*Kiasu is a Singlish term that describes the characteristic of being afraid of losing out to others.

Activities to build skills in babies

After lunch, she’ll take a nap from noon till 2pm. If you’re thinking this is a good life, think twice. The morning itself is exhausting, arguably more than a professional occupation and this is the first proper break she gets. She naps together with both baby and toddler. And the baby cries a lot so Alice has to keep rocking her (and waking up intermittently) to put her to sleep.

Afternoon (2-5pm) is filled with activities with wider variety, since both kids are quite awake at this time. Sometimes, she brings the kids to the play gym. If they stay at home, they do activities in either of the following categories to enhance the children’s development. Alice feels that her older child has definitely benefited from these activities over the past year, and is encouraged to keep doing it.

  • Motor skills development. Newborn babies’ brains are not mature enough to control their muscle movement. A motor skill is basically an action involving muscles, such as pushing or picking things up between your thumb and finger. Alice guides her child in activities such as scooping water, filling buckets of sand, or building sandcastles, which can help develop their motor skills.
  • Pretend play. This is simply an imaginative activity that has the baby playing out a make-believe scenario. For example, when a child plays with a train set, pretending to ‘drive the train’ through the railway tracks. Or it could be to act out the role of, say, a princess. Such activities are highly imaginative and there’s a growing body of evidence to show that it helps in cognitive development.
  • Sensory play. Sensory play is any activity that stimulates your five senses of touch, smell, sight, hearing and taste. It facilitates exploration and encourages children to create, investigate and explore. For example, you could fill a bowl of rice and let the baby enjoy sifting through the beans through his fingers, picking them up, and pouring them out. Or to place a toy car inside a pail of water and scrubbing it.
  • Brain development. Alice tries a form of brain development called the Shichida Method, which is a Japanese teaching method to create a well-balanced child with abilities and creativity using the whole brain efficiently. It is most effective when done regularly, hence Alice does it with her kids everyday. A common activity is to train the baby to recognise and recapitulate pictures and words from flash cards.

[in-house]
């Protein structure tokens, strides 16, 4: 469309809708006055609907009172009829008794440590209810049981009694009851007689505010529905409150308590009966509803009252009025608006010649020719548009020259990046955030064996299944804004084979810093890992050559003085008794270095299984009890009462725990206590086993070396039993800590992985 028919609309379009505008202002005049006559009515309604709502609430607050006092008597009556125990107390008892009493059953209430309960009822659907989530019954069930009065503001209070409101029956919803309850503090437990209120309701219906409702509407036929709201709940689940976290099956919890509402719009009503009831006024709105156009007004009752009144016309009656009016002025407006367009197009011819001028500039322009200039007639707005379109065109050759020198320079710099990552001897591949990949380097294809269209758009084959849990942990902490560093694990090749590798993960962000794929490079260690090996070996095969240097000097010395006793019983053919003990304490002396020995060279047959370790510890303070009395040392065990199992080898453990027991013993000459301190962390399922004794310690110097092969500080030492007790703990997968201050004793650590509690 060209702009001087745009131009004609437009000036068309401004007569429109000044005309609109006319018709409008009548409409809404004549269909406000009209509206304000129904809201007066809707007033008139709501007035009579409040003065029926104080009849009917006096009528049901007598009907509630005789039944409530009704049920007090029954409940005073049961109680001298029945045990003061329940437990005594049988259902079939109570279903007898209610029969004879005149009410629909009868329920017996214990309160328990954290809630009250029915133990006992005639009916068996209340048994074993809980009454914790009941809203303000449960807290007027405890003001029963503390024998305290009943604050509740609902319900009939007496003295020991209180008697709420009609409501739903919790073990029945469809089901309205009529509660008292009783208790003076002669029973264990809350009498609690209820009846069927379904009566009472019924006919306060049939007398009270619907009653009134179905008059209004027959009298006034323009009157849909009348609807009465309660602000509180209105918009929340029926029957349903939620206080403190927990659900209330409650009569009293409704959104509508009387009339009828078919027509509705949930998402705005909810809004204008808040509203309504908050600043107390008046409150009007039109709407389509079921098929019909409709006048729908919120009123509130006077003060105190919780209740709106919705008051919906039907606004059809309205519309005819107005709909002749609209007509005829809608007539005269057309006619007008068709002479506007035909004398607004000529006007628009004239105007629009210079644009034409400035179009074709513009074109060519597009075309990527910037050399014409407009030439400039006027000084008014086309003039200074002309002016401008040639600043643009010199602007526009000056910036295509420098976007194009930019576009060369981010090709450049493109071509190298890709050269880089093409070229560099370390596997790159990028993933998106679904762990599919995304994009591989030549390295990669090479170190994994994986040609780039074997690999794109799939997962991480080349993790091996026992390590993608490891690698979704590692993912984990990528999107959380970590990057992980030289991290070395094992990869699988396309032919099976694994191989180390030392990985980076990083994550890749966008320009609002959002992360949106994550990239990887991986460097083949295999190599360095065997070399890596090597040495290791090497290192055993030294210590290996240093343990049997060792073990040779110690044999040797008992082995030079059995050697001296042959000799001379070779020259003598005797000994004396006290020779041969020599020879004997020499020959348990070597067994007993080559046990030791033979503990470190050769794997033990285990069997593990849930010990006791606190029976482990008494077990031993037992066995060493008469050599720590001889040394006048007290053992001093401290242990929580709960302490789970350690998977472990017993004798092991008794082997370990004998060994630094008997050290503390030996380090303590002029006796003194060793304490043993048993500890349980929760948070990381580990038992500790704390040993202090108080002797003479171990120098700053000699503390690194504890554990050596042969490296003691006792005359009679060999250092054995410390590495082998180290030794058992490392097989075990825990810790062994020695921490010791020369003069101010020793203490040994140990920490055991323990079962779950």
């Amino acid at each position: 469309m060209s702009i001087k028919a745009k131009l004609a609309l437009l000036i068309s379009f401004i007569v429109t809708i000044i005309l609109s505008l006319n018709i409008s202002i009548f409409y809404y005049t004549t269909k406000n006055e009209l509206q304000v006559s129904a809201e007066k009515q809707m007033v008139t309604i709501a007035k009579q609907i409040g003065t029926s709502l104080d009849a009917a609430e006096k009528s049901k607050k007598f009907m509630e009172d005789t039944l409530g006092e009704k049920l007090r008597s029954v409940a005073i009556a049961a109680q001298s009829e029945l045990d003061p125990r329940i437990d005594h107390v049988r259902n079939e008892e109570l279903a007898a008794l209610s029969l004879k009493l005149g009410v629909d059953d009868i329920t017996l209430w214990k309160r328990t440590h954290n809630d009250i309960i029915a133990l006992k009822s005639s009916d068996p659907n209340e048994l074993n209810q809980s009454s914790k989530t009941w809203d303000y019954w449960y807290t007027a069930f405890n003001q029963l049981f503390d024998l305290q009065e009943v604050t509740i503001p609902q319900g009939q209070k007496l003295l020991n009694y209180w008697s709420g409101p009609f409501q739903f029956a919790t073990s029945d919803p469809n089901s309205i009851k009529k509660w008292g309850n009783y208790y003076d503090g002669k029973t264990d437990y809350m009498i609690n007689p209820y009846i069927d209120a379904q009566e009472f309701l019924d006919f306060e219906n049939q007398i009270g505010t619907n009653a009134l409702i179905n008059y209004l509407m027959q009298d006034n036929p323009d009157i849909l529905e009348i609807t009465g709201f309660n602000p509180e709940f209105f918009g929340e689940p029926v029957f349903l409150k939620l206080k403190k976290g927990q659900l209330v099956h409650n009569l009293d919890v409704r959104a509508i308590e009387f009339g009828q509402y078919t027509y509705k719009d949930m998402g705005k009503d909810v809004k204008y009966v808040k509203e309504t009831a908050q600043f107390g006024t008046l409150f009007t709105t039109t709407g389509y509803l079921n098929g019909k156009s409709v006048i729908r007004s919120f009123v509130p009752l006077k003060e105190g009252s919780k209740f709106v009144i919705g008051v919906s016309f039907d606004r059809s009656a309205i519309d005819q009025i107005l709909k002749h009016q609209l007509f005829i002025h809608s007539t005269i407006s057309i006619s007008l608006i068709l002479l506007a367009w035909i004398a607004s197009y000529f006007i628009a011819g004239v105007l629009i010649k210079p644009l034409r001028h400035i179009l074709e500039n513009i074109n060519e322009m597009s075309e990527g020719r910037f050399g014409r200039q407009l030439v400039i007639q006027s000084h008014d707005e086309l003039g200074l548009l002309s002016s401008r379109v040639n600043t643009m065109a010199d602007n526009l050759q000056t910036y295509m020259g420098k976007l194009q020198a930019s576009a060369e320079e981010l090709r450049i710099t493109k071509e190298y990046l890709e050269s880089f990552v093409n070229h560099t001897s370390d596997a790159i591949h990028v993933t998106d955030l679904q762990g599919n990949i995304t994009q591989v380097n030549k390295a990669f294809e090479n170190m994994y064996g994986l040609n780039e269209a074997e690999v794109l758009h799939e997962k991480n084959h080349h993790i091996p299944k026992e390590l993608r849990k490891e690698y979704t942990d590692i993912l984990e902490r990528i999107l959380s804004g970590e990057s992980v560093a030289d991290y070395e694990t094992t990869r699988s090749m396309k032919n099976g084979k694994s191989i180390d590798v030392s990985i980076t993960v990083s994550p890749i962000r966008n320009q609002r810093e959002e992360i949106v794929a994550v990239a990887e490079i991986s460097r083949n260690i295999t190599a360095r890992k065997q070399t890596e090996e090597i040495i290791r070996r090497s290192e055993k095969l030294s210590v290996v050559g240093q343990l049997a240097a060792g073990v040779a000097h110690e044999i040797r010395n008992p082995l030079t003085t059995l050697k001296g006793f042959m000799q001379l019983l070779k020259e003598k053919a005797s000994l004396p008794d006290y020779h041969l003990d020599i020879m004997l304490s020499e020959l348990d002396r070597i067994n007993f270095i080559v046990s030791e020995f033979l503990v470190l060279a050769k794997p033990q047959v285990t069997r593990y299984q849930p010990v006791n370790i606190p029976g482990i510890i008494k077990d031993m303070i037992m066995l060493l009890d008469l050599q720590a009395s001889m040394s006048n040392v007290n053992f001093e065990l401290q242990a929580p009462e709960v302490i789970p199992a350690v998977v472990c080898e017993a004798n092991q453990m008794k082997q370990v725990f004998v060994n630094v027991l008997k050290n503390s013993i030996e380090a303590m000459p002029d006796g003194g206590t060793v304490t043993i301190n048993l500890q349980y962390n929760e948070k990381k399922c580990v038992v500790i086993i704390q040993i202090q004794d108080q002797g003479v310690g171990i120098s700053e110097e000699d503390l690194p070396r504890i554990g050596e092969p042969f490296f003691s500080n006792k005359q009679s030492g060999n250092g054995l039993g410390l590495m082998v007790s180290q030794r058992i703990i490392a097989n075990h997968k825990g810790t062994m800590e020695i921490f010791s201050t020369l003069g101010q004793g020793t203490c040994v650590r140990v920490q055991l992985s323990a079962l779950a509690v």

• Alphabet recognition. To prepare kids to reading and writing later, a great way to introduce alphabets to them is through using tools such as the Montessori sandpaper letters. This helps kids to gain a muscular memory of the shape of the letters. By feeling the cut-out shape of letters against the background of sandpaper, they’ll learn how to feel the alphabets and eventually write. Or it could be to do some art and craft, with a letter of the week as the theme.

The rest of the day is then filled with dinner and more activities, though there’s some relief as the dad will be home to help take care of the kids too. But do note that as a stay-at-home mum, you job only ends when the baby finally sleeps for the night. In the first few months of your newborn baby, expect to wake up every few hours in the night too!

Do you really have to quit your job?

At the beginning, Alice didn’t intend to quit her job to be a full-time mum. She wanted to place the baby in an infant care service, but she visited a few and decided that’s not what she wanted for her child. She felt that many of them don't offer enough brain stimulation activities and provide only basic care. New parents' expectations, after all, can be particularly high. Furthermore, Alice does not have grandparents who’ve the time and her parents are not ready to quit their jobs to take care of the babies yet. Hence she decided to step up to the role.

It’s a trade off. You get time and income (with your career) if you place your child in infant care, but you may be worried much of the time. Alice decided to take over the child's care and development in this case.